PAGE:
Lupe's three older brothers and a sister were born in Mexico; he and his youngest sister were born in California after the family had settled in the San Jose area.
Manual labor was a family affair, but by 1969, the three oldest Garcia sons, along with their uncle Asuncion Ruvalcaba, were starting to spend their free time finding venues to play music together.
They called themselves Los Cuatro del Norte, four musicians playing Norte√Īo music.
Birth of Los Huracanes
Los Cuatro might have remained their name, except that young Lupe - born in 1965 - showed an early interest in music. It was soon obvious that there would be at least "cinco" members in this band ... or maybe more ... and a new name would be needed.
One stormy evening in the midst of a recording session, Lupe said, someone had been sent out in search of food - and came back with not only provisions but the suggestion that they call themselves "Los Huracanes" - the hurricanes - a tribute to the storm.
Their first recording as Los Huracanes del Norte was in 1972, a ballad called "El Corrido de Daniel Trevi√Īo."
In a commemorative album created for the 50th anniversary, Chuy Garcia wrote that he and his brothers were in an orchard picking fruit when a radio was turned on for entertainment.
"We heard our song 'El Corrido de Daniel Trevino' for the first time," he recalled. "We shouted, 'That's us! That's us!' The other laborers took us for crazy and said, 'You wish you were Los Huracanes.' I will never forget that moment."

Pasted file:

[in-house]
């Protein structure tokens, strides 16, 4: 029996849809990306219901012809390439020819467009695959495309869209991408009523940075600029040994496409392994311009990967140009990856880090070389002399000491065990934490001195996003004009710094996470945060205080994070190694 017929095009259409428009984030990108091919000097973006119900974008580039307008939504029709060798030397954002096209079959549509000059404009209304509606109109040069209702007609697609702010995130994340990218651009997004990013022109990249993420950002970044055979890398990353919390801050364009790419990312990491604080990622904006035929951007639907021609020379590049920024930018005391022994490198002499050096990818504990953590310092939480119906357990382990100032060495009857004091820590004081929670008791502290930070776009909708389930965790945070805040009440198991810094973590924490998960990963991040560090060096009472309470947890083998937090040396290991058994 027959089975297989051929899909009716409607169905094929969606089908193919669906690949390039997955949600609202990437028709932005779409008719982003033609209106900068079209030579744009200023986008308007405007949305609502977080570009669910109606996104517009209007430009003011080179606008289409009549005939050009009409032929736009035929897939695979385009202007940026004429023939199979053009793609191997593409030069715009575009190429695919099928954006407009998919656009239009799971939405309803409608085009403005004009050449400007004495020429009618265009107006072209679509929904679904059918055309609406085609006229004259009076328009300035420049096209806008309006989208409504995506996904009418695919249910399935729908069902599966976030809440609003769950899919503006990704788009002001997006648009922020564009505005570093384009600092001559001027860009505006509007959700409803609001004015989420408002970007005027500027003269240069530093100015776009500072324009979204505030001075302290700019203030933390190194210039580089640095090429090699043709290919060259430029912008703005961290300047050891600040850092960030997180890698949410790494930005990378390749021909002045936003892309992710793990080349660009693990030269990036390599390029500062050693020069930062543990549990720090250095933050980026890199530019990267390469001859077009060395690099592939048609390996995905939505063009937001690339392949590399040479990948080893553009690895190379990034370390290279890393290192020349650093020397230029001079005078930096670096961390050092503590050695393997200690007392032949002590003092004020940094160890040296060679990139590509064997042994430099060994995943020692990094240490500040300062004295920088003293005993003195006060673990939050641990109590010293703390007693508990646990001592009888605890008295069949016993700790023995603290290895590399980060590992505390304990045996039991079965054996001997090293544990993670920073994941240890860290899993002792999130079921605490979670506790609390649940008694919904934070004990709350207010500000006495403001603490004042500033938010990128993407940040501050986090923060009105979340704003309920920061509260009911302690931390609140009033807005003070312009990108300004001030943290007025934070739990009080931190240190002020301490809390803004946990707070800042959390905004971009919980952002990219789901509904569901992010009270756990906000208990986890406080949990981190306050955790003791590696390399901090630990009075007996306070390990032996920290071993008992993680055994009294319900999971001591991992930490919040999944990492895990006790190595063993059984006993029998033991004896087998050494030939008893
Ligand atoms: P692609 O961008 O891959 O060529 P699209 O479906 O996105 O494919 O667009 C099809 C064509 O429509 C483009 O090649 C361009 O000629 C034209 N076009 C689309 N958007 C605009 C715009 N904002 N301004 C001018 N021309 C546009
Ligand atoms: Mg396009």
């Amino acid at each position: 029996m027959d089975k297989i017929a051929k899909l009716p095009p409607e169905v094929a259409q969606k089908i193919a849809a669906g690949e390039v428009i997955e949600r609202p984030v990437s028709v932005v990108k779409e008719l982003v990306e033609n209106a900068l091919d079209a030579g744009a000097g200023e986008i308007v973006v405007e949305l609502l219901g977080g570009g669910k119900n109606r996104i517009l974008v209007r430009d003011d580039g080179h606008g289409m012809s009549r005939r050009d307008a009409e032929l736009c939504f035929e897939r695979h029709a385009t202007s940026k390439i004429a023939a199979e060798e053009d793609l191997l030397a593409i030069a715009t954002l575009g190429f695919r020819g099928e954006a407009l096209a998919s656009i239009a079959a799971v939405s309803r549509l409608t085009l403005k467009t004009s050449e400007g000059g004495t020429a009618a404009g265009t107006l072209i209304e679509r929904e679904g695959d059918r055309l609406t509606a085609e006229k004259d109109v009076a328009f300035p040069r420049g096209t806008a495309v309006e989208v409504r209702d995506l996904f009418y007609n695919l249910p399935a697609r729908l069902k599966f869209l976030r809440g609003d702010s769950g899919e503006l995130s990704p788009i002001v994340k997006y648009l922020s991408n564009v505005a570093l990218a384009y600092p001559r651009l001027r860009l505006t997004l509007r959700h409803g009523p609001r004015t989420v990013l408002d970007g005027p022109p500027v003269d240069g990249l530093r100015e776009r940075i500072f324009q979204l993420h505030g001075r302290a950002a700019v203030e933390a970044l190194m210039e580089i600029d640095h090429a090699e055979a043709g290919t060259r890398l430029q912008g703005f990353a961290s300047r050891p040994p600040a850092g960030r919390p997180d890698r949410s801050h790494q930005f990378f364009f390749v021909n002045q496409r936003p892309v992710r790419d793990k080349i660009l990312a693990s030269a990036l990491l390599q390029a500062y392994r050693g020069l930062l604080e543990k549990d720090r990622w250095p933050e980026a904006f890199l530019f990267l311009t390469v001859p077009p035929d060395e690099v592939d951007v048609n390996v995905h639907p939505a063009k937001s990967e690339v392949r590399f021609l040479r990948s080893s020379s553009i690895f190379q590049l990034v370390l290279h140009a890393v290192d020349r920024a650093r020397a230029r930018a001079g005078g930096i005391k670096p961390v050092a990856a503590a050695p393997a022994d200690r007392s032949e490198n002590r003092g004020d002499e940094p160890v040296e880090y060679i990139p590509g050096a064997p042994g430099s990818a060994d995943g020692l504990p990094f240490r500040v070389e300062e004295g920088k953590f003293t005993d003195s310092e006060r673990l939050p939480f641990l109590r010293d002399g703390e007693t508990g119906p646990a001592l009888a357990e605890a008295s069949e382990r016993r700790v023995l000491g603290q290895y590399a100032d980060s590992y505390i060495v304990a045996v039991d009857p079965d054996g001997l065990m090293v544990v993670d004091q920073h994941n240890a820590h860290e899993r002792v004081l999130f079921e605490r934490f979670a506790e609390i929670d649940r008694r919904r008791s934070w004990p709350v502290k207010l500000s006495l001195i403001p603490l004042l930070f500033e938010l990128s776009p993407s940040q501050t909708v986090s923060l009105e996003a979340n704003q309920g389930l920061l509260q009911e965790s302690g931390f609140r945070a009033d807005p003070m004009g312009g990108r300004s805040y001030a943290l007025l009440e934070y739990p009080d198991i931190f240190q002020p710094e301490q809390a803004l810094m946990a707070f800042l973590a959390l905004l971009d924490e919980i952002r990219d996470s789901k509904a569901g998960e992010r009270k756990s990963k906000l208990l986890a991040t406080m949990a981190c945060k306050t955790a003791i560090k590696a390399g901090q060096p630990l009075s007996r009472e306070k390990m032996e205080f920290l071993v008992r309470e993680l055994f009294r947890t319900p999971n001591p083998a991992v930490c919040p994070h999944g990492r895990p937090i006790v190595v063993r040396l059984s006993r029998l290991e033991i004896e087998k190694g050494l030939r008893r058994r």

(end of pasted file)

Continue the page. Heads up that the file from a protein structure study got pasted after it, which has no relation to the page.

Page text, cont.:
The Midway connection
Lupe Garcia got his start with Los Huracanes peddling 8-track tapes and selling albums for his brothers and his uncle, but soon joined them onstage playing saxophone and accordion.
Before long they were traveling outside the local fiesta and quincea√Īera circuit and playing engagements across the United States and in northern Mexico.
Later in the 1970s, that included regular stops at the old Midway Dance Hall, halfway between Portales and Clovis.
Built in 1945 by a man named Opal Fox, Midway was a popular Saturday night spot for decades in eastern New Mexico, once hosting performers that included Bob Wills, the Miller Brothers, and Fats Domino.
Fox sold the establishment to John Reynolds of Clovis in the early 1970s, and Reynolds added Sunday Spanish dances to the calendar.
Lupe Garcia said Los Huracanes played for many a dance in the cavernous wooden building. To save their hard-earned dollars, they sometimes got the key from Reynolds and spent the night on the floor after a show or as they were passing through.
Midway's ownership returned to the Foxes from Reynolds in the 1980s.
While locals consider the name Midway a description of its location between Portales and Clovis, for the Garcia family, the property was also midway for them to reach gigs from California to Florida and from Colorado to Mexico and Central America.
Besides that, Lupe Garcia said, the brothers were growing up, the family was expanding, and neighbors in San Jose were tiring of having a tour bus and Ryder truck parked in their neighborhood.
Heraclio Garcia bought the property in 1985, and Los Huracanes relocated to the High Plains.
Over the years, they gradually built the compound that stands today, which includes the Sandhill recording studio, headquarters offices for the family recording label Garmex Music, and a chapel fittingly dedicated to Saint Cecilia, the patroness of music and musicians.